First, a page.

Tulana, aka: Tulāna, Tulanā; 7 Definition(s)

Introduction

Tulana means something in Hinduism, Sanskrit, Buddhism, Pali, the history of ancient India, Marathi. If you want to know the exact meaning, history, etymology or English translation of this term then check out the descriptions on this page. Add your comment or reference to a book if you want to contribute to this summary article.

India history and geogprahy

Tulāna is the name of an ancient locality that existed since the ancient kingdom of Anurādhapura, Ceylon (Sri Lanka).—The construction of Mahaṭombuva or Māṭombu tank is ascribed to Jeṭṭhatissa I (263-275) and to Aggabodhi II (604-614). Aggabodhi IV (667-683) built the Māṭambiya Practising House. The names Mahaṭombuva, Māṭombu and Māṭambiya appear to be preserved in modern Māṭombuva Korale and Tulāna. To the Practising House were assigned:—(i) Ambavāpi at Būkakalla; (ii) Tantavāyikacāṭika village; and (iii) Niṭṭhilaveṭṭhi village.

Source: archive.org: Ceylon Branch of the Royal Asiatic Society 1963
India history book cover
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The history of India traces the identification of countries, villages, towns and other regions of India, as well as royal dynasties, rulers, tribes, local festivities and traditions and regional languages. Ancient India enjoyed religious freedom and encourages the path of Dharma, a concept common to Buddhism, Hinduism, and Jainism.

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Languages of India and abroad

Pali-English dictionary

Tulana in Pali glossary... « previous · [T] · next »

tulana : (nt.) weighing; rating; deliberation. || tulanā (f.) weighing; rating; deliberation.

Source: BuddhaSasana: Concise Pali-English Dictionary

Tulanā, (f.) (see tuleti) weighing, rating; consideration, deliberation M. I, 480; II, 174; Nett 8, 41. (Page 305)

Source: Sutta: The Pali Text Society's Pali-English Dictionary
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Pali is the language of the Tipiṭaka, which is the sacred canon of Theravāda Buddhism and contains much of the Buddha’s speech. Closeley related to Sanskrit, both languages are used interchangeably between religions.

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Marathi-English dictionary

tulanā (तुलना).—f (S) See the popular form tuḷaṇā.

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tuḷaṇā (तुळणा).—f sometimes tuḷaṇī f (tulanā S) Equality or likeness: also a person or thing equal or like, a match. Ex. tu0 nāhīṃ tujhē matī || tuja vanditi brahmādika ||. 2 Weighing or considering together in order to determine the likeness; comparing, likening, estimating relatively.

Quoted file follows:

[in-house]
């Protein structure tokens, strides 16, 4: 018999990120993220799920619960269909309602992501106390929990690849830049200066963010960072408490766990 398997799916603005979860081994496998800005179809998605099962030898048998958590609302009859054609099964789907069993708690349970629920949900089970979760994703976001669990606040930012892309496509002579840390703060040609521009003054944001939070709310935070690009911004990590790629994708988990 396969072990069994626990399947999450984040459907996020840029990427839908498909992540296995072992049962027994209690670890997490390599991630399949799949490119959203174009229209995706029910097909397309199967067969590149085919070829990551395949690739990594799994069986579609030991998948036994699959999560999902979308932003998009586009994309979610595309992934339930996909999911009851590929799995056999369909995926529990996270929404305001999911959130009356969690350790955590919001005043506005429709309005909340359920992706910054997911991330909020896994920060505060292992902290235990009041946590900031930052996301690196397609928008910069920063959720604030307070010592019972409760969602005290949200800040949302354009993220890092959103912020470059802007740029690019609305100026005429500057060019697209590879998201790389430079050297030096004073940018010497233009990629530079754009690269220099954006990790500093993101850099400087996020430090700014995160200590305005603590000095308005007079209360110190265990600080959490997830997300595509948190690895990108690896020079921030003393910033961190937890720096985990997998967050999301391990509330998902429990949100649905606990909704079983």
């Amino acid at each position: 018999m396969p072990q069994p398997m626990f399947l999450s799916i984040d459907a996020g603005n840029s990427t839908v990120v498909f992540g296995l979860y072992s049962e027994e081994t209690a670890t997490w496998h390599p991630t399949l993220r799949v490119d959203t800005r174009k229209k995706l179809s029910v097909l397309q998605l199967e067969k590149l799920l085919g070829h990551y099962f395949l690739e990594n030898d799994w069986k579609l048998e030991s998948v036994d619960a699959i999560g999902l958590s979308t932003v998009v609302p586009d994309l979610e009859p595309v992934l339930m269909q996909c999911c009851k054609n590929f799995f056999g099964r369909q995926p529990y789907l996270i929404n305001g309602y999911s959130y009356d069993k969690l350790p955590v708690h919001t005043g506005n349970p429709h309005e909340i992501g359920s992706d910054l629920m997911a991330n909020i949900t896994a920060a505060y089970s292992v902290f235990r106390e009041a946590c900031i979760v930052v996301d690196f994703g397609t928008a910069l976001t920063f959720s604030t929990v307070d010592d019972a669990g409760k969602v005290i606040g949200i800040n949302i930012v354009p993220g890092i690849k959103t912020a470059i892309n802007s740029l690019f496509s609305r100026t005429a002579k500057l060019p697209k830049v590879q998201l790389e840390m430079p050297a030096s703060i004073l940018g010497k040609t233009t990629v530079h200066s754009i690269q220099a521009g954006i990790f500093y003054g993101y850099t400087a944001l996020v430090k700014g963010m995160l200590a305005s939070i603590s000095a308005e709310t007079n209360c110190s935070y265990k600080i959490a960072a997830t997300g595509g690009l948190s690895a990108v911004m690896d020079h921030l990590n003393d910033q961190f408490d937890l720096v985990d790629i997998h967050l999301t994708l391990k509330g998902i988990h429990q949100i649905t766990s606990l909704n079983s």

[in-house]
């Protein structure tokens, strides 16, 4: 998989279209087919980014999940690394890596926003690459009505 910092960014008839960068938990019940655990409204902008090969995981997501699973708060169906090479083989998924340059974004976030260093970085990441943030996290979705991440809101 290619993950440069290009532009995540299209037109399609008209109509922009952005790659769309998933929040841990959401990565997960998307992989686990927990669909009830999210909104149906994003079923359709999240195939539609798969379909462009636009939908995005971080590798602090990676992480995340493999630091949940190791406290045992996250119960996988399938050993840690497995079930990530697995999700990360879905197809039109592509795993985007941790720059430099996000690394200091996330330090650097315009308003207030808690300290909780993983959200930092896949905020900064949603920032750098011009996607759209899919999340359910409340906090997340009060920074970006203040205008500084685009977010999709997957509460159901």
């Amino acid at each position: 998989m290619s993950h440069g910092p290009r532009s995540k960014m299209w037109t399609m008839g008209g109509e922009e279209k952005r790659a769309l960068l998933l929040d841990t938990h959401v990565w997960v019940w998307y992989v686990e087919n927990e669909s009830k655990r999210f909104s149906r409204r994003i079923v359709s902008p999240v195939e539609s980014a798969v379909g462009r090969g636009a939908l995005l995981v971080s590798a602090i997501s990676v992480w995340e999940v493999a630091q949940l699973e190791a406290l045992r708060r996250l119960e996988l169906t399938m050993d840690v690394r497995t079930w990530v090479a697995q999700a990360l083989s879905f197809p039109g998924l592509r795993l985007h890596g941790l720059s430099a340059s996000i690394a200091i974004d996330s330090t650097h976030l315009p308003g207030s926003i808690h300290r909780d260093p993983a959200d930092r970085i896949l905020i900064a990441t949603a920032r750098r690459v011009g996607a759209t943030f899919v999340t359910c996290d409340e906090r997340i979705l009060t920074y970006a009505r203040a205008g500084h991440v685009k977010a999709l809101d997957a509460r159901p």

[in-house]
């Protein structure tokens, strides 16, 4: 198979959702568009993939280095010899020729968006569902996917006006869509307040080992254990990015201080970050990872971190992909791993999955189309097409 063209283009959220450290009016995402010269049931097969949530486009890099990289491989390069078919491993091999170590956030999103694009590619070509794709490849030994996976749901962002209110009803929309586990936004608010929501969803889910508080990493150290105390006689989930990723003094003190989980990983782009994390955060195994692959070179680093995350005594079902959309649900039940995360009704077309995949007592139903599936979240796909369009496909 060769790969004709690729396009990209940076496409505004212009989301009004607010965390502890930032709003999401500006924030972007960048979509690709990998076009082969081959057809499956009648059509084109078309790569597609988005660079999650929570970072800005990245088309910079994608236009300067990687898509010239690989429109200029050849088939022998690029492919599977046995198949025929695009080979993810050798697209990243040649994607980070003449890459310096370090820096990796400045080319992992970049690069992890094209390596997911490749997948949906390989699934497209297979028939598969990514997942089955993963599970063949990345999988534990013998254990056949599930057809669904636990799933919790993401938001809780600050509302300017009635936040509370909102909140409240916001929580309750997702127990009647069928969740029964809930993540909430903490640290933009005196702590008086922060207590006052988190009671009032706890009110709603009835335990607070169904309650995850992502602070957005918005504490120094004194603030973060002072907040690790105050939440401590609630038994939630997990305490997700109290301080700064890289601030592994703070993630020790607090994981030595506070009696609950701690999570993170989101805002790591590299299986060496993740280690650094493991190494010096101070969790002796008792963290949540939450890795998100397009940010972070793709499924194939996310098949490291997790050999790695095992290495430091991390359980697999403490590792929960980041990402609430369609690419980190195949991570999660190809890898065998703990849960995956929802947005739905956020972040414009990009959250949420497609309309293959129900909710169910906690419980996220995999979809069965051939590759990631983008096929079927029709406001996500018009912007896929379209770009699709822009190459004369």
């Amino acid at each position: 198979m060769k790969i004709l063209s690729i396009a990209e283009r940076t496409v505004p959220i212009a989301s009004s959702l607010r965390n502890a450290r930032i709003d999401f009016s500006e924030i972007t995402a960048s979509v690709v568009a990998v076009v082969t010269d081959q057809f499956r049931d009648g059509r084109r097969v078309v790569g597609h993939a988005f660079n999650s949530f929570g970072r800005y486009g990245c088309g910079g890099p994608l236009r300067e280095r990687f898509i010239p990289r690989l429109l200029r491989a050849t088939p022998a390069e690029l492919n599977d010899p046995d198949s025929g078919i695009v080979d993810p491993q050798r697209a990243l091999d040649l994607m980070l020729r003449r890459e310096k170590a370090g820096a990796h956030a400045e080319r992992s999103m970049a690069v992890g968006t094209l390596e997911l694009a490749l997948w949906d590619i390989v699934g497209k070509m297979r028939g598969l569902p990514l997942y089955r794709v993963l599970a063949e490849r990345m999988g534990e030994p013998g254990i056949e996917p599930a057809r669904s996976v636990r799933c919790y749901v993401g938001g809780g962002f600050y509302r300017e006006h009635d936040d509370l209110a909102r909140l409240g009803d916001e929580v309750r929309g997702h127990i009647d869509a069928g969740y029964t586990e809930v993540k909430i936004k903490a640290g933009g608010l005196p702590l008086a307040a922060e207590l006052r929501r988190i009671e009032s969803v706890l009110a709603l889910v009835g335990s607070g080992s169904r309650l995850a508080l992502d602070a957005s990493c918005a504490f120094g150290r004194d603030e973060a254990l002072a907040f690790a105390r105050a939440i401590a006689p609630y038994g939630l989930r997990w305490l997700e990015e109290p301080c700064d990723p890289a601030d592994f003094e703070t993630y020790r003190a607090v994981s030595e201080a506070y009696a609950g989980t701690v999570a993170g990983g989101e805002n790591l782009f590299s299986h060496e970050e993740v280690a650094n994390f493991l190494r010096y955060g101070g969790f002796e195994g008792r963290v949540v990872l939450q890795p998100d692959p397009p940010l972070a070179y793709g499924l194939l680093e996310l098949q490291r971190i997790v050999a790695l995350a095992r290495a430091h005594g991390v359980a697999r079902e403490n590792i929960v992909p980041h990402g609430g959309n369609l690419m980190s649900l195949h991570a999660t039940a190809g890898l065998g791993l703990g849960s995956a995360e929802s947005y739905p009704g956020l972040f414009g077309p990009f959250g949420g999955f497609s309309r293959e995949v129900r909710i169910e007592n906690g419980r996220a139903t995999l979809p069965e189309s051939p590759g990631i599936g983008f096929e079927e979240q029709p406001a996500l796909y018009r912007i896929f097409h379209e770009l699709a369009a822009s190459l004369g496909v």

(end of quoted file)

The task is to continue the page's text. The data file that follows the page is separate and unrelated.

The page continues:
Source: DDSA: The Molesworth Marathi and English Dictionary

tulanā (तुलना).—f Equality; a match. Comparing.

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tuḷaṇā (तुळणा) [-ṇī, -णी].—f Equality; a match, Comparing.

Source: DDSA: The Aryabhusan school dictionary, Marathi-English
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Marathi is an Indo-European language having over 70 million native speakers people in (predominantly) Maharashtra India. Marathi, like many other Indo-Aryan languages, evolved from early forms of Prakrit, which itself is a subset of Sanskrit, one of the most ancient languages of the world.

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Sanskrit-English dictionary

Tulana (तुलन).—[tul-lyuṭ]

1) Weight.

2) Lifting, weighing; तुलनं चाद्रिराजस्य (tulanaṃ cādrirājasya) Mk.9.2.

3) Comparing, likening &c.

-nā 1 Comparison, equalness with; कुचौ किंचिन्मीलत्कमल- तुलनां कन्दलयतः (kucau kiṃcinmīlatkamala- tulanāṃ kandalayataḥ) P. R.2.16.

2) Weighing.

3) Lifting, raising.

4) Rating, assessing, estimating.

5) Examining.

Derivable forms: tulanam (तुलनम्).

Source: DDSA: The practical Sanskrit-English dictionary

Tulana (तुलन).—nt., a high number: Mvy 7725; 7851 (cited from Gv); Gv 105.24. In Gv 133.7 ulana, q.v.

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Tulanā (तुलना).—(= Pali id.; in this meaning Sanskrit only tulana, nt.), weighing (mentally), consideration: Mvy 6472; Bbh 193.26 (foll. in comp. by upaparīkṣaṇā); ŚsP 615.11 (foll. in comp. by vyupaparīkṣaṇatā).

Source: Cologne Digital Sanskrit Dictionaries: Edgerton Buddhist Hybrid Sanskrit Dictionary
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Sanskrit, also spelled संस्कृतम् (saṃskṛtam), is an ancient language of India commonly seen as the grandmother of the Indo-European language family. Closely allied with Prakrit and Pali, Sanskrit is more exhaustive in both grammar and terms and has the most extensive collection of literature in the world, greatly surpassing its sister-languages Greek and Latin.

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